3. In view of the decisions quoted on either side, the legal position is at first sight somewhat difficult. Under Section 7, Indian Insolvency Act 1848, the Court of insolvency may order that all the estate and effects of the petitioner at the time of the petition and also all future estate, etc., shall vest in the official assignee and it has never been denied that such an order was made in the present case. A series of rulings have been quoted on behalf of the appellant in the present case to show that, in spite of this provision of the Act, the judgment-debtor does, nevertheless, retain an interest in his property. Thus, in Chhote Lal v. Kedar Nath A.I.R. 1924 All. 703 a Bench of this Court held that, in spite of the fact that the future property of an insolvent under this Act was to vest in the official assignee, the insolvent had power to dispose of any property that he might acquire after being declared an insolvent and also that parsons dealing with him bona fide and for a consideration were to be discharged from making a further payment to the official assignee, provided the transaction took place before the official assignee intervened and claimed the property on behalf of the insolvent's estate. That order was passed after a consideration of various rulings to the same effect, including Alimahmad Abdul Hussain v. Vadilal Devchand Parekh [1919] 43 Bom. 890 and Cohen v. Mitchell [1890] 25 Q.B.D. 262. These decisions show clearly that a bankrupt, who has not obtained his discharge, may enter into transactions in respect of properties acquired after the bankruptcy, and that until the trustee intervenes, all such transactions with any parson dealing with the bankrupt bona fide and for value and whether with or without knowledge of the bankruptcy are valid against the trustee.

4. On what principle are these decisions based? The learned District Judge appears to have considered that they were based on the principles of equity only, and he has not dealt with the principle of law underlying the decisions on which the decree-holder-appellant comes into Court, which is said to be that the judgment-debtor himself, though he has been declared insolvent, still retains an interest in his property in spite of the provisions of the Act by which the title vests in the official assignee. The principle relied on in the case of Cohen v. Mitchell [1890] 25 Q.B.D. 262 appears to me as follows: The bankrupt can still enter into transactions dealing with the property which vests in the Court; but he only does so as an agent of the Court, unless and until the official assignee intervenes. The title to the property still vests in the Court or the official assignee as indeed is shown by the provisions of the Act to which I have already referred; and to this extent [ agree with the lower appellate Court, but if the insolvent enters into transactions with other persons, which transactions are bona fide and for value, so far as the other persons are concerned, the Court and the official assignee will not be able to repudiate those transactions to the detriment of the persons who have entered into them with the bankrupt. I can find no authority for the view that has been argued on behalf of the appellant in this Court that the effect of these decisions is to show that the insolvent still retains a proprietary interest in the property that is vested in the Court by virtue of his insolvency; but, on the other hand, the judgment-debtor has no locus standi in his own right and can only object to the attachment through his principal, viz. the Court of insolvency or the official assignee.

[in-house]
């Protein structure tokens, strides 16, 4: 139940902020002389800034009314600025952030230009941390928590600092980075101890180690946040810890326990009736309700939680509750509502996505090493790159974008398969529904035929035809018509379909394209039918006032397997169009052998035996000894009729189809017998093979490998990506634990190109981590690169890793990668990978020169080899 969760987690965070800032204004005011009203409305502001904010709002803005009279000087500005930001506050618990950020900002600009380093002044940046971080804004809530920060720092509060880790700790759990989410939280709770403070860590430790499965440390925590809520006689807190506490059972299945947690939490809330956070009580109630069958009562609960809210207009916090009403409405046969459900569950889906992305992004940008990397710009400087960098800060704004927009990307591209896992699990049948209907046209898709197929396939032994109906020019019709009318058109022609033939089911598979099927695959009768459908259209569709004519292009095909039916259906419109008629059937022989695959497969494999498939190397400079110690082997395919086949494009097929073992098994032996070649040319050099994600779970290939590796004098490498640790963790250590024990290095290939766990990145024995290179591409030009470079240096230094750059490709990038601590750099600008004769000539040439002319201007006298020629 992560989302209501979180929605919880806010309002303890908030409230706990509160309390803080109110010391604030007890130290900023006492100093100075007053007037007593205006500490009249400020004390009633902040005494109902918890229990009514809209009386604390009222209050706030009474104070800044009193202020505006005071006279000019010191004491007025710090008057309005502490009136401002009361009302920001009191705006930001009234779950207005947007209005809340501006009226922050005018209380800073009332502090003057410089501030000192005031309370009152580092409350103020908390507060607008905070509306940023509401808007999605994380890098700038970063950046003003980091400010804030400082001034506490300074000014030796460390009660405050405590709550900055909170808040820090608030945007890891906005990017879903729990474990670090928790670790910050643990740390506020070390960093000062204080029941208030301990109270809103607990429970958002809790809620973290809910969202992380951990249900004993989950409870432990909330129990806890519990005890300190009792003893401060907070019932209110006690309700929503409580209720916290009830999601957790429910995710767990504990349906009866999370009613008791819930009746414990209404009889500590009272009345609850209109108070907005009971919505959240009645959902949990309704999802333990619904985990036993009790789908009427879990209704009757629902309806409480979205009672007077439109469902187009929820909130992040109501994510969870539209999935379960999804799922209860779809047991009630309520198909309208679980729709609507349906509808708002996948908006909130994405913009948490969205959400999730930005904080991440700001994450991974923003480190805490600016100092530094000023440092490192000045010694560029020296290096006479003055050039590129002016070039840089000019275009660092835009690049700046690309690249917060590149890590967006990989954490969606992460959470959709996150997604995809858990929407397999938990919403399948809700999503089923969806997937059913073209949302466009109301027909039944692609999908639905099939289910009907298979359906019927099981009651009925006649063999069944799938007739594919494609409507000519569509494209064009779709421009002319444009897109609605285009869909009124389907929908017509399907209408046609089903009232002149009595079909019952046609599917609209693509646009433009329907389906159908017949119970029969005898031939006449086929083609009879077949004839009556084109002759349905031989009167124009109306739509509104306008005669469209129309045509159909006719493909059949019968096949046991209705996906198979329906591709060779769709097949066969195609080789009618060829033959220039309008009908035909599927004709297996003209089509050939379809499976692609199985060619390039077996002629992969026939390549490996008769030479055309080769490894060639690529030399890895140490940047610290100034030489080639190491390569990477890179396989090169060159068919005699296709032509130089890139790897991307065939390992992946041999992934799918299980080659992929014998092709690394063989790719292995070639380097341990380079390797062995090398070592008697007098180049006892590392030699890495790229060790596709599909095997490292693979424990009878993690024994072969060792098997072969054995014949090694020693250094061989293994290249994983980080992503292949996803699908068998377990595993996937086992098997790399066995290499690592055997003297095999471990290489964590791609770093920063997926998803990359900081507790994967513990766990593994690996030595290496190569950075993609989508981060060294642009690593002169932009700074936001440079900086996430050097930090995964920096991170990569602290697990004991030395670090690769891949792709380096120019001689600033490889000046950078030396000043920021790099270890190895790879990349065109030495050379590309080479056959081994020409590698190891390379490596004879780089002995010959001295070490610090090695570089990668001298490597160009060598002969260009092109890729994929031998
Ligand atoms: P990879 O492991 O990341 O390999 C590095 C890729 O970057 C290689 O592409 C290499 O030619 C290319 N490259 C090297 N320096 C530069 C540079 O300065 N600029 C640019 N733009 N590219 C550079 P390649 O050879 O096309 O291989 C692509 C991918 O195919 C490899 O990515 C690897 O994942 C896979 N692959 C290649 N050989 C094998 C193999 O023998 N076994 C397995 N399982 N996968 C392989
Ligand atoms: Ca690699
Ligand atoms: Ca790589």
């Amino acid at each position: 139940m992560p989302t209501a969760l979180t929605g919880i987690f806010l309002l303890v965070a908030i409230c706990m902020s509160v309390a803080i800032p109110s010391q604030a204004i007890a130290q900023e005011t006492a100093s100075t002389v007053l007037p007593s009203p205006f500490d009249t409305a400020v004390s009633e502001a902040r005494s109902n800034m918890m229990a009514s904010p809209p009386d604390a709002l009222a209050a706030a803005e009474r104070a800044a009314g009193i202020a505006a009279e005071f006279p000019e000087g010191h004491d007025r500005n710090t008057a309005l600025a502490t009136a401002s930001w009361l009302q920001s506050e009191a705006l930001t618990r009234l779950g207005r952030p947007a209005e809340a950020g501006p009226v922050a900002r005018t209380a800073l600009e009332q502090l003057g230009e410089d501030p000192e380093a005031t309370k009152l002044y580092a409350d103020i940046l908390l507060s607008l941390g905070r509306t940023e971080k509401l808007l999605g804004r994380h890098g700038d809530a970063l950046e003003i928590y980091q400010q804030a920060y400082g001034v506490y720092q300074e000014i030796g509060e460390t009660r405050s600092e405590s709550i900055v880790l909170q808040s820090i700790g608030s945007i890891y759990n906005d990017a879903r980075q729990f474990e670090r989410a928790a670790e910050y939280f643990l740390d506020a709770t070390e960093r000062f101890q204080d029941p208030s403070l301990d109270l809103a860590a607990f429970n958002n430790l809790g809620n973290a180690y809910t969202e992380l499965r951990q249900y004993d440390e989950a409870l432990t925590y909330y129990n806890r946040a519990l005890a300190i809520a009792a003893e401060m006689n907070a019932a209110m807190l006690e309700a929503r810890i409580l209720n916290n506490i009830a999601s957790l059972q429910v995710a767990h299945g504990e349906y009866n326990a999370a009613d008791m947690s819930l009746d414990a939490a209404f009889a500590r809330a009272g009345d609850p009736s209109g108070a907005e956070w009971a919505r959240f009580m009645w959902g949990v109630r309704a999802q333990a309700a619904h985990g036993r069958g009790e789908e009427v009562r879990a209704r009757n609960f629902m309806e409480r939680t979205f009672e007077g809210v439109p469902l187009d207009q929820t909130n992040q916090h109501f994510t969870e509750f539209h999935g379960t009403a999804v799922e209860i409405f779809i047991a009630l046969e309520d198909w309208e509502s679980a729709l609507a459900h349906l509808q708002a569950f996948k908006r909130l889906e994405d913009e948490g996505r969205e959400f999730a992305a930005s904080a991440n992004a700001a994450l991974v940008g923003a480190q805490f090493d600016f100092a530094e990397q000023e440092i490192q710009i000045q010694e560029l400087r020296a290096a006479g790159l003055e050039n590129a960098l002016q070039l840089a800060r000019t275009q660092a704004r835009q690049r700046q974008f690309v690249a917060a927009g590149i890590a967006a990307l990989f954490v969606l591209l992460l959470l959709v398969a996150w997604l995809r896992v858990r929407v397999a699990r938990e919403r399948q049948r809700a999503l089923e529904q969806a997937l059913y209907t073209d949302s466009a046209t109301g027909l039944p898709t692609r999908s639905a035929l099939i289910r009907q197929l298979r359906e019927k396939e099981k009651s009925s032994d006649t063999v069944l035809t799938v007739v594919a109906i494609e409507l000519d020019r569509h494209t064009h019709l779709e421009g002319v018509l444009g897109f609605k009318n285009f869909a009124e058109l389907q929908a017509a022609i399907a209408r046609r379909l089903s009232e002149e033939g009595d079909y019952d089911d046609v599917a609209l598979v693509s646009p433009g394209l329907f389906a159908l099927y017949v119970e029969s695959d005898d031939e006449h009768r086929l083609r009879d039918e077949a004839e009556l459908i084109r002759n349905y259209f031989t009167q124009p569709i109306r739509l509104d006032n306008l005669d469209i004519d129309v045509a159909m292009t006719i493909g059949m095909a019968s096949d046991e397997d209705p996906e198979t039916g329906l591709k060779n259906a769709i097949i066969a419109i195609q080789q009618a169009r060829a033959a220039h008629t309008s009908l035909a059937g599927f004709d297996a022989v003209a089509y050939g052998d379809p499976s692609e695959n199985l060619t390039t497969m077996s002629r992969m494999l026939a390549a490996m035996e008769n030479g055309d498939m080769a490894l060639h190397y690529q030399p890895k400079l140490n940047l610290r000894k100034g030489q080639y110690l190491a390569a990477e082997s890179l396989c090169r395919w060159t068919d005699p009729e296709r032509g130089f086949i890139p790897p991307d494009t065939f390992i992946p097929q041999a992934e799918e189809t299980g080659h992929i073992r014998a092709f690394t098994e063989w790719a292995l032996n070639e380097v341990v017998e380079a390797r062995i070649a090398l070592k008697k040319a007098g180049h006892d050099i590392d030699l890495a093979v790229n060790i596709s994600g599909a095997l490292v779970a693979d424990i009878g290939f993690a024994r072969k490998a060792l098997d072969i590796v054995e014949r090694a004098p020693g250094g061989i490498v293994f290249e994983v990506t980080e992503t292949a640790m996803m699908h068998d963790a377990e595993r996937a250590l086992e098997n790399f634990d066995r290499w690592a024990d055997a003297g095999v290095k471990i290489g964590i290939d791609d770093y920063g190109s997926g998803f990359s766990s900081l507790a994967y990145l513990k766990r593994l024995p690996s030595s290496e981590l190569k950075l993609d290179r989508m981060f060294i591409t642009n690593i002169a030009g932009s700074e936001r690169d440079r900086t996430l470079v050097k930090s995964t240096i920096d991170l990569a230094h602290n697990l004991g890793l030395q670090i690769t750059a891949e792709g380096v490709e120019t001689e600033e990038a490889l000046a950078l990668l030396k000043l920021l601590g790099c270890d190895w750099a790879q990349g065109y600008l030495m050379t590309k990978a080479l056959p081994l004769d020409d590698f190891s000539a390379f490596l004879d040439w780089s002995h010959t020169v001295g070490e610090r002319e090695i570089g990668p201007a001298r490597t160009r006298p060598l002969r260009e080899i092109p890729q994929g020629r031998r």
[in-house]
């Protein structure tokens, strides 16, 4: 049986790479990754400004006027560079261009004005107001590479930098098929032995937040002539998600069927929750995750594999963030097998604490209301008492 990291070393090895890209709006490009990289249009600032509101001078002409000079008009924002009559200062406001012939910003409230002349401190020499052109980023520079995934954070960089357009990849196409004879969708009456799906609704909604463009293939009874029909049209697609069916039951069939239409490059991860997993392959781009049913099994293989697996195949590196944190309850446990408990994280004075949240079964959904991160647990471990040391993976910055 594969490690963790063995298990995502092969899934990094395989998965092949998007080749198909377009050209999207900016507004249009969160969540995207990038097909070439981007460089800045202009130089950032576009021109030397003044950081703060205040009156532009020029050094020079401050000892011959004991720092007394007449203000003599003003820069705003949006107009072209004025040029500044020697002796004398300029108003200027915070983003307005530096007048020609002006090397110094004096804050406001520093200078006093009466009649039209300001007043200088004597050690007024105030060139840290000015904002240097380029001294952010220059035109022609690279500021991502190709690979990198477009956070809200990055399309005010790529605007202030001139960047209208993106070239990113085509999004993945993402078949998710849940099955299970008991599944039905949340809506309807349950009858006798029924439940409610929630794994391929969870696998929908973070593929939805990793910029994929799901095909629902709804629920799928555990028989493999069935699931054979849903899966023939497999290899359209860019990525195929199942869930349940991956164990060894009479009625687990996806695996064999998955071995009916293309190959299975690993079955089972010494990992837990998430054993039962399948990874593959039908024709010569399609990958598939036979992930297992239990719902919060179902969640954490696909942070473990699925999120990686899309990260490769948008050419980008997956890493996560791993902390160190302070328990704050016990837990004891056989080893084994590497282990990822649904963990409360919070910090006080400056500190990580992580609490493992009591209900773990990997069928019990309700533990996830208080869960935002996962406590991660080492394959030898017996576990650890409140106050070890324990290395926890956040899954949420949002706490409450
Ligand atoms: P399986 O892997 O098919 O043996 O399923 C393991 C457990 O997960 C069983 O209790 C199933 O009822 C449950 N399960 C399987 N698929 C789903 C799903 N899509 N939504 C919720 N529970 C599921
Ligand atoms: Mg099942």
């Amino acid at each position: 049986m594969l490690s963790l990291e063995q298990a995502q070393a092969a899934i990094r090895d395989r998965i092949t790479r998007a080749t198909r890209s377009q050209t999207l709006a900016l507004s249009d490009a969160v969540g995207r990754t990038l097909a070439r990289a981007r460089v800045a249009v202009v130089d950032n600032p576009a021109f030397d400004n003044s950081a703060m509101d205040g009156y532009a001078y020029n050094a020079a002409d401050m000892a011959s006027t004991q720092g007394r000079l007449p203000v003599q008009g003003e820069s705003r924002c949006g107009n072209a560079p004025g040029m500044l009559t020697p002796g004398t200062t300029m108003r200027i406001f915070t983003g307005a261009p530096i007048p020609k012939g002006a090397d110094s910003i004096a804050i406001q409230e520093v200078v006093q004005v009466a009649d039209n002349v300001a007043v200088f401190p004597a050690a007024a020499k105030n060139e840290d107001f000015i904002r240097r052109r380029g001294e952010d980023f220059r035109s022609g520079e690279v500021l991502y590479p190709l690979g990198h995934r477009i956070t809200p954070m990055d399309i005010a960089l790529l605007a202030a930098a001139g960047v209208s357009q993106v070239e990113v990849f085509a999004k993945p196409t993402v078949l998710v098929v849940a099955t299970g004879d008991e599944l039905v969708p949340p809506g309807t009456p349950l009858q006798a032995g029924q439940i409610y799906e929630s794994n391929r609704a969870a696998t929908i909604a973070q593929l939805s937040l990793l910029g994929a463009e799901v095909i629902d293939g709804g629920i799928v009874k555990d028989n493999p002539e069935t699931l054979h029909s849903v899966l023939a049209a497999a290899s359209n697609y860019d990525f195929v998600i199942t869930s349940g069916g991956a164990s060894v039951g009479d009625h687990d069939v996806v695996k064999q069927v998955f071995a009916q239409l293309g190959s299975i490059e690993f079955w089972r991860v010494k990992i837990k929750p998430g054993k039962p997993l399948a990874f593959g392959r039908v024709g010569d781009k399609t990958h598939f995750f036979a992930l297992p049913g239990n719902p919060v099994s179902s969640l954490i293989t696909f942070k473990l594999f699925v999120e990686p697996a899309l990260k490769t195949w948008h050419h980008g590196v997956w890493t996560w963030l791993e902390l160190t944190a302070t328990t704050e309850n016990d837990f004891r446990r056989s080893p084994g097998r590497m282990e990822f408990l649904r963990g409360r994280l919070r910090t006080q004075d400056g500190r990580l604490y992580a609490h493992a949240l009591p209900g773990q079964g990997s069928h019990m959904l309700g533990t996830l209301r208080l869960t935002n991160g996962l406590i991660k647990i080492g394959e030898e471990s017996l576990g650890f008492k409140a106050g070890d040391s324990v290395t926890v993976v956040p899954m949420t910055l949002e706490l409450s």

5. The effect of the District Judge's order would be that the application for execution would be disallowed. For the reasons given above, I am of opinion that it should not be disallowed. At this stage, however, it is clear that the official assignee should be made a party to the proceedings, and I notice that the learned District Judge has directed a copy of his order to be sent to him. I need not do any more as regards the official assignee than to order a copy of this appellate order to be sent to him in continuation.

6. The final result is that the appeal is allowed to this extent, that the application for execution will be allowed to proceed. If the official assignee takes no steps in the matter, the judgment-debtor may be considered to be representing the Court of insolvency, and execution may proceed against him. The appellant-decree-holder will receive his costs throughout, as in the view I have taken the judgment-debtor-respondent was wrong in objecting to the attachment in the first Court.